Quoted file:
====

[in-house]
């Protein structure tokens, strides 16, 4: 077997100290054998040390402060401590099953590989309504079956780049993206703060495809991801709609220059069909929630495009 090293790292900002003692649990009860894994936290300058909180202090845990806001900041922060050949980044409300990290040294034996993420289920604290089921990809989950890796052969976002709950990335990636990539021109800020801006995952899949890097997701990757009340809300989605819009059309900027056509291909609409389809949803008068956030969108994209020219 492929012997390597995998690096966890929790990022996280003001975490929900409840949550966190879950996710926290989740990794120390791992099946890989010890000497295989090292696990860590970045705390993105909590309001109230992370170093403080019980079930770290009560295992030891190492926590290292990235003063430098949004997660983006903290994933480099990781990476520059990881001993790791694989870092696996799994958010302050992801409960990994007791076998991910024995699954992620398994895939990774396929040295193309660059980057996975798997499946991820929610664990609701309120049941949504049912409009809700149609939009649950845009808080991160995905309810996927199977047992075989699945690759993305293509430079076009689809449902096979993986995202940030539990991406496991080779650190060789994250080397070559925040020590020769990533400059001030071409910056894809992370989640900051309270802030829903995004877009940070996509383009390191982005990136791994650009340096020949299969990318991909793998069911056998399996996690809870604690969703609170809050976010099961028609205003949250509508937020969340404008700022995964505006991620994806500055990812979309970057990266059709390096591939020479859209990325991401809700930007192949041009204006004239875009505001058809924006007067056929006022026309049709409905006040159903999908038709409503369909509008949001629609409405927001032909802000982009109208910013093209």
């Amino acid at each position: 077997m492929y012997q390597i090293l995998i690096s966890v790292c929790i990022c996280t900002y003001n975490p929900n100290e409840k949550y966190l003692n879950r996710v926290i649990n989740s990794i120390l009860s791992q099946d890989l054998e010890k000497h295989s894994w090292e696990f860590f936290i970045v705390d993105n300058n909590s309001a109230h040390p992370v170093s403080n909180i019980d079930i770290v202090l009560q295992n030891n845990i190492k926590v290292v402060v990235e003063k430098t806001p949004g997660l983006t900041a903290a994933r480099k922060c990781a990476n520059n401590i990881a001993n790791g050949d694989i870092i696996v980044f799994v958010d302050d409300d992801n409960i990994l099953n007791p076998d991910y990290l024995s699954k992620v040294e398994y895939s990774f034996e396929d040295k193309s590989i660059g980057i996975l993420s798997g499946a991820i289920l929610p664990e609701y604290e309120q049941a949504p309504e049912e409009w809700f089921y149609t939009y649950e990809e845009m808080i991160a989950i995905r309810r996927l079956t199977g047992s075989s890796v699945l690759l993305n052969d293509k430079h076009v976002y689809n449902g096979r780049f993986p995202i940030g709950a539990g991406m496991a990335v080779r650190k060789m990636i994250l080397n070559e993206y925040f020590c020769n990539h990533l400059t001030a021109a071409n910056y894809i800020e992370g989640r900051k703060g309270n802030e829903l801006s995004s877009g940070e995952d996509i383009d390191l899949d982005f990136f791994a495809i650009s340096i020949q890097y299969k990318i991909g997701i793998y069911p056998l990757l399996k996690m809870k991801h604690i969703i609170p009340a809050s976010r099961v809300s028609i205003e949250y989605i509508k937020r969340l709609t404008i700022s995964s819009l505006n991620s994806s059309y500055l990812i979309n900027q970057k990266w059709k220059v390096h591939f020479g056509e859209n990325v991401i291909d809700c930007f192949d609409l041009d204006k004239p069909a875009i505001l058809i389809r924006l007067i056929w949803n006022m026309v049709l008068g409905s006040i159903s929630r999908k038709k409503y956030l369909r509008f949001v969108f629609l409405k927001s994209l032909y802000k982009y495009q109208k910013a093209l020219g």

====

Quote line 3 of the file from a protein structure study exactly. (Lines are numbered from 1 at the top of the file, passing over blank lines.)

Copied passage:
């Amino acid at each position: 077997m492929y012997q390597i090293l995998i690096s966890v790292c929790i990022c996280t900002y003001n975490p929900n100290e409840k949550y966190l003692n879950r996710v926290i649990n989740s990794i120390l009860s791992q099946d890989l054998e010890k000497h295989s894994w090292e696990f860590f936290i970045v705390d993105n300058n909590s309001a109230h040390p992370v170093s403080n909180i019980d079930i770290v202090l009560q295992n030891n845990i190492k926590v290292v402060v990235e003063k430098t806001p949004g997660l983006t900041a903290a994933r480099k922060c990781a990476n520059n401590i990881a001993n790791g050949d694989i870092i696996v980044f799994v958010d302050d409300d992801n409960i990994l099953n007791p076998d991910y990290l024995s699954k992620v040294e398994y895939s990774f034996e396929d040295k193309s590989i660059g980057i996975l993420s798997g499946a991820i289920l929610p664990e609701y604290e309120q049941a949504p309504e049912e409009w809700f089921y149609t939009y649950e990809e845009m808080i991160a989950i995905r309810r996927l079956t199977g047992s075989s890796v699945l690759l993305n052969d293509k430079h076009v976002y689809n449902g096979r780049f993986p995202i940030g709950a539990g991406m496991a990335v080779r650190k060789m990636i994250l080397n070559e993206y925040f020590c020769n990539h990533l400059t001030a021109a071409n910056y894809i800020e992370g989640r900051k703060g309270n802030e829903l801006s995004s877009g940070e995952d996509i383009d390191l899949d982005f990136f791994a495809i650009s340096i020949q890097y299969k990318i991909g997701i793998y069911p056998l990757l399996k996690m809870k991801h604690i969703i609170p009340a809050s976010r099961v809300s028609i205003e949250y989605i509508k937020r969340l709609t404008i700022s995964s819009l505006n991620s994806s059309y500055l990812i979309n900027q970057k990266w059709k220059v390096h591939f020479g056509e859209n990325v991401i291909d809700c930007f192949d609409l041009d204006k004239p069909a875009i505001l058809i389809r924006l007067i056929w949803n006022m026309v049709l008068g409905s006040i159903s929630r999908k038709k409503y956030l369909r509008f949001v969108f629609l409405k927001s994209l032909y802000k982009y495009q109208k910013a093209l020219g």